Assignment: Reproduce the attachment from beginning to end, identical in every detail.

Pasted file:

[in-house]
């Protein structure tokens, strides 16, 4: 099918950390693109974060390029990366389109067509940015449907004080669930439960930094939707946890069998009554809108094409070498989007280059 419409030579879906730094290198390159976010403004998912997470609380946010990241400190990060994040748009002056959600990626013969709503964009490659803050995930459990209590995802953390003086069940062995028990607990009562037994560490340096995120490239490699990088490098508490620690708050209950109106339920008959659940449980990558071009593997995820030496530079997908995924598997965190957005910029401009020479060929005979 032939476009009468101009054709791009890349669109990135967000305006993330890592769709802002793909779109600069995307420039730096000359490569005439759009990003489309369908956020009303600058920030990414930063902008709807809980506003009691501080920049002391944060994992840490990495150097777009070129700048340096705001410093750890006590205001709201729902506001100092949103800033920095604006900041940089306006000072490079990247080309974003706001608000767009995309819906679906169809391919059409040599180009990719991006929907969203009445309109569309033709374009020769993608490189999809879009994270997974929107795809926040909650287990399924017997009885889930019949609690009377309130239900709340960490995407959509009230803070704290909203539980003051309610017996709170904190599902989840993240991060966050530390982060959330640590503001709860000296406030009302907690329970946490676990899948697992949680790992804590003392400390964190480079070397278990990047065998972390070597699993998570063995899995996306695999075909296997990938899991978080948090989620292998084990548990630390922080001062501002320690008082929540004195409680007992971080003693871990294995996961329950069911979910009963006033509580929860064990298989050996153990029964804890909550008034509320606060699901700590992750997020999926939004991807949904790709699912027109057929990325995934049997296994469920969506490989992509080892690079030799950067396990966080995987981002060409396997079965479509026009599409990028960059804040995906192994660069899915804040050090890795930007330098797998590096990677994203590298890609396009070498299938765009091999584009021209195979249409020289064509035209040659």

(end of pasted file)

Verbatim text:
[in-house]
């Protein structure tokens, strides 16, 4: 099918950390693109974060390029990366389109067509940015449907004080669930439960930094939707946890069998009554809108094409070498989007280059 419409030579879906730094290198390159976010403004998912997470609380946010990241400190990060994040748009002056959600990626013969709503964009490659803050995930459990209590995802953390003086069940062995028990607990009562037994560490340096995120490239490699990088490098508490620690708050209950109106339920008959659940449980990558071009593997995820030496530079997908995924598997965190957005910029401009020479060929005979 032939476009009468101009054709791009890349669109990135967000305006993330890592769709802002793909779109600069995307420039730096000359490569005439759009990003489309369908956020009303600058920030990414930063902008709807809980506003009691501080920049002391944060994992840490990495150097777009070129700048340096705001410093750890006590205001709201729902506001100092949103800033920095604006900041940089306006000072490079990247080309974003706001608000767009995309819906679906169809391919059409040599180009990719991006929907969203009445309109569309033709374009020769993608490189999809879009994270997974929107795809926040909650287990399924017997009885889930019949609690009377309130239900709340960490995407959509009230803070704290909203539980003051309610017996709170904190599902989840993240991060966050530390982060959330640590503001709860000296406030009302907690329970946490676990899948697992949680790992804590003392400390964190480079070397278990990047065998972390070597699993998570063995899995996306695999075909296997990938899991978080948090989620292998084990548990630390922080001062501002320690008082929540004195409680007992971080003693871990294995996961329950069911979910009963006033509580929860064990298989050996153990029964804890909550008034509320606060699901700590992750997020999926939004991807949904790709699912027109057929990325995934049997296994469920969506490989992509080892690079030799950067396990966080995987981002060409396997079965479509026009599409990028960059804040995906192994660069899915804040050090890795930007330098797998590096990677994203590298890609396009070498299938765009091999584009021209195979249409020289064509035209040659």